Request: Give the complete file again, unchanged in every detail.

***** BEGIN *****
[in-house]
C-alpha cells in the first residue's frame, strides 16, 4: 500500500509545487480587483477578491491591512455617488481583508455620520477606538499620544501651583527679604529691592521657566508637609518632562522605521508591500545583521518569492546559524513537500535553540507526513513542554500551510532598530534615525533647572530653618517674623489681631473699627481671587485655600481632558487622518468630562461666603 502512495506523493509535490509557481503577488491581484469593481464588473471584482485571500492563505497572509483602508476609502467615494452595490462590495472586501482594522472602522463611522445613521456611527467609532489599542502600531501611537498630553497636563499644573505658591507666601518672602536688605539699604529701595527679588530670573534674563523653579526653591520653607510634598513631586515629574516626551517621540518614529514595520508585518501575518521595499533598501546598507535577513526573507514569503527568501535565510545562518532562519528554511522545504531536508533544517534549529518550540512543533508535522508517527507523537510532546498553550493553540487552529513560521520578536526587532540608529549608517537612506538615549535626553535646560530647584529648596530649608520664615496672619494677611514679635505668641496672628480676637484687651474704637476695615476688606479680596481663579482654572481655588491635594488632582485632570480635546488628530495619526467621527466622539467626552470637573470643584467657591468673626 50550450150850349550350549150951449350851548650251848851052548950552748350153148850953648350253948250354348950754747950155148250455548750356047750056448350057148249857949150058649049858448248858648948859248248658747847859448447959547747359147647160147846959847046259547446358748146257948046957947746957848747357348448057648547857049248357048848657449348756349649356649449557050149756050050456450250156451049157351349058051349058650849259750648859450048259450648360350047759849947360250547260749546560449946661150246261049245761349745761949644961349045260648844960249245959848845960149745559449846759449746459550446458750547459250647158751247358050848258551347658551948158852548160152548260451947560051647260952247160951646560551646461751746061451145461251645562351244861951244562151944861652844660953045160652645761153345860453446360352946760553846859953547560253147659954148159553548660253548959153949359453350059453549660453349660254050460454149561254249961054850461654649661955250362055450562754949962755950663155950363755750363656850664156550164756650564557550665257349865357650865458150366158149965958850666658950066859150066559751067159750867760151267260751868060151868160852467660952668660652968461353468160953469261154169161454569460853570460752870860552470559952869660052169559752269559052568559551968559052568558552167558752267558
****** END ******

[in-house]
C-alpha cells in the first residue's frame, strides 16, 4: 500500500509545487480587483477578491491591512455617488481583508455620520477606538499620544501651583527679604529691592521657566508637609518632562522605521508591500545583521518569492546559524513537500535553540507526513513542554500551510532598530534615525533647572530653618517674623489681631473699627481671587485655600481632558487622518468630562461666603 502512495506523493509535490509557481503577488491581484469593481464588473471584482485571500492563505497572509483602508476609502467615494452595490462590495472586501482594522472602522463611522445613521456611527467609532489599542502600531501611537498630553497636563499644573505658591507666601518672602536688605539699604529701595527679588530670573534674563523653579526653591520653607510634598513631586515629574516626551517621540518614529514595520508585518501575518521595499533598501546598507535577513526573507514569503527568501535565510545562518532562519528554511522545504531536508533544517534549529518550540512543533508535522508517527507523537510532546498553550493553540487552529513560521520578536526587532540608529549608517537612506538615549535626553535646560530647584529648596530649608520664615496672619494677611514679635505668641496672628480676637484687651474704637476695615476688606479680596481663579482654572481655588491635594488632582485632570480635546488628530495619526467621527466622539467626552470637573470643584467657591468673626 50550450150850349550350549150951449350851548650251848851052548950552748350153148850953648350253948250354348950754747950155148250455548750356047750056448350057148249857949150058649049858448248858648948859248248658747847859448447959547747359147647160147846959847046259547446358748146257948046957947746957848747357348448057648547857049248357048848657449348756349649356649449557050149756050050456450250156451049157351349058051349058650849259750648859450048259450648360350047759849947360250547260749546560449946661150246261049245761349745761949644961349045260648844960249245959848845960149745559449846759449746459550446458750547459250647158751247358050848258551347658551948158852548160152548260451947560051647260952247160951646560551646461751746061451145461251645562351244861951244562151944861652844660953045160652645761153345860453446360352946760553846859953547560253147659954148159553548660253548959153949359453350059453549660453349660254050460454149561254249961054850461654649661955250362055450562754949962755950663155950363755750363656850664156550164756650564557550665257349865357650865458150366158149965958850666658950066859150066559751067159750867760151267260751868060151868160852467660952668660652968461353468160953469261154169161454569460853570460752870860552470559952869660052169559752269559052568559551968559052568558552167558752267558